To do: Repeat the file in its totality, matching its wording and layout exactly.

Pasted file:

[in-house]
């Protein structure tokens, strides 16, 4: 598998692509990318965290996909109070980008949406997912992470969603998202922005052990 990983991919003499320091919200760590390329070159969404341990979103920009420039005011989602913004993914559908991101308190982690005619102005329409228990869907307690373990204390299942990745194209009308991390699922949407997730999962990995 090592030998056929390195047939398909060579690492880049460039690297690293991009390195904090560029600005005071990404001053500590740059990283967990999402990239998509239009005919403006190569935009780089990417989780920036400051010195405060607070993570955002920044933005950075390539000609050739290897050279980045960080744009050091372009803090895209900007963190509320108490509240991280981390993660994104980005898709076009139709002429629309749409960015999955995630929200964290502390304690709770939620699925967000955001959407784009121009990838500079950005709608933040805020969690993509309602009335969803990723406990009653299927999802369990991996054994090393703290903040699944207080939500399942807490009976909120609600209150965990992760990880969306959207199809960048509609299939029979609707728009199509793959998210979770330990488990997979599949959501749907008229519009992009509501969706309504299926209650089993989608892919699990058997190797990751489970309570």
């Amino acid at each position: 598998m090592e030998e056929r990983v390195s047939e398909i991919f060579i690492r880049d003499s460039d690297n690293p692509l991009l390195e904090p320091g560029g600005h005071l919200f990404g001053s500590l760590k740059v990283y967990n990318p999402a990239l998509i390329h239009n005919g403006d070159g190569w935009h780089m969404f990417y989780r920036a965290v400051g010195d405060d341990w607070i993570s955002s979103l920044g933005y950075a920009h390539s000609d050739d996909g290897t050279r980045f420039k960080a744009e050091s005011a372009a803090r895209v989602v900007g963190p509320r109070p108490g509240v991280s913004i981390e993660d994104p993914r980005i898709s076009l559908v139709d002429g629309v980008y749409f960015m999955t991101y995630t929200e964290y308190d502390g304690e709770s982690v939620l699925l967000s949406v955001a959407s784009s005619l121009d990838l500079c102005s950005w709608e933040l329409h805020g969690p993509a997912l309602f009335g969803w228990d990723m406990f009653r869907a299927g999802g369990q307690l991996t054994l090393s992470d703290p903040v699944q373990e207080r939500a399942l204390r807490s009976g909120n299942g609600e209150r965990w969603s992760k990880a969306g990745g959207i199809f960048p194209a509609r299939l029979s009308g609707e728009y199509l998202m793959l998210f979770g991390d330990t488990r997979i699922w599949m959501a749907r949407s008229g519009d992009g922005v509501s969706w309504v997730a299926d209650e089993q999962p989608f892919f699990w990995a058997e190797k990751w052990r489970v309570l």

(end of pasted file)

[in-house]
């Protein structure tokens, strides 16, 4: 598998692509990318965290996909109070980008949406997912992470969603998202922005052990 990983991919003499320091919200760590390329070159969404341990979103920009420039005011989602913004993914559908991101308190982690005619102005329409228990869907307690373990204390299942990745194209009308991390699922949407997730999962990995 090592030998056929390195047939398909060579690492880049460039690297690293991009390195904090560029600005005071990404001053500590740059990283967990999402990239998509239009005919403006190569935009780089990417989780920036400051010195405060607070993570955002920044933005950075390539000609050739290897050279980045960080744009050091372009803090895209900007963190509320108490509240991280981390993660994104980005898709076009139709002429629309749409960015999955995630929200964290502390304690709770939620699925967000955001959407784009121009990838500079950005709608933040805020969690993509309602009335969803990723406990009653299927999802369990991996054994090393703290903040699944207080939500399942807490009976909120609600209150965990992760990880969306959207199809960048509609299939029979609707728009199509793959998210979770330990488990997979599949959501749907008229519009992009509501969706309504299926209650089993989608892919699990058997190797990751489970309570």
């Amino acid at each position: 598998m090592e030998e056929r990983v390195s047939e398909i991919f060579i690492r880049d003499s460039d690297n690293p692509l991009l390195e904090p320091g560029g600005h005071l919200f990404g001053s500590l760590k740059v990283y967990n990318p999402a990239l998509i390329h239009n005919g403006d070159g190569w935009h780089m969404f990417y989780r920036a965290v400051g010195d405060d341990w607070i993570s955002s979103l920044g933005y950075a920009h390539s000609d050739d996909g290897t050279r980045f420039k960080a744009e050091s005011a372009a803090r895209v989602v900007g963190p509320r109070p108490g509240v991280s913004i981390e993660d994104p993914r980005i898709s076009l559908v139709d002429g629309v980008y749409f960015m999955t991101y995630t929200e964290y308190d502390g304690e709770s982690v939620l699925l967000s949406v955001a959407s784009s005619l121009d990838l500079c102005s950005w709608e933040l329409h805020g969690p993509a997912l309602f009335g969803w228990d990723m406990f009653r869907a299927g999802g369990q307690l991996t054994l090393s992470d703290p903040v699944q373990e207080r939500a399942l204390r807490s009976g909120n299942g609600e209150r965990w969603s992760k990880a969306g990745g959207i199809f960048p194209a509609r299939l029979s009308g609707e728009y199509l998202m793959l998210f979770g991390d330990t488990r997979i699922w599949m959501a749907r949407s008229g519009d992009g922005v509501s969706w309504v997730a299926d209650e089993q999962p989608f892919f699990w990995a058997e190797k990751w052990r489970v309570l």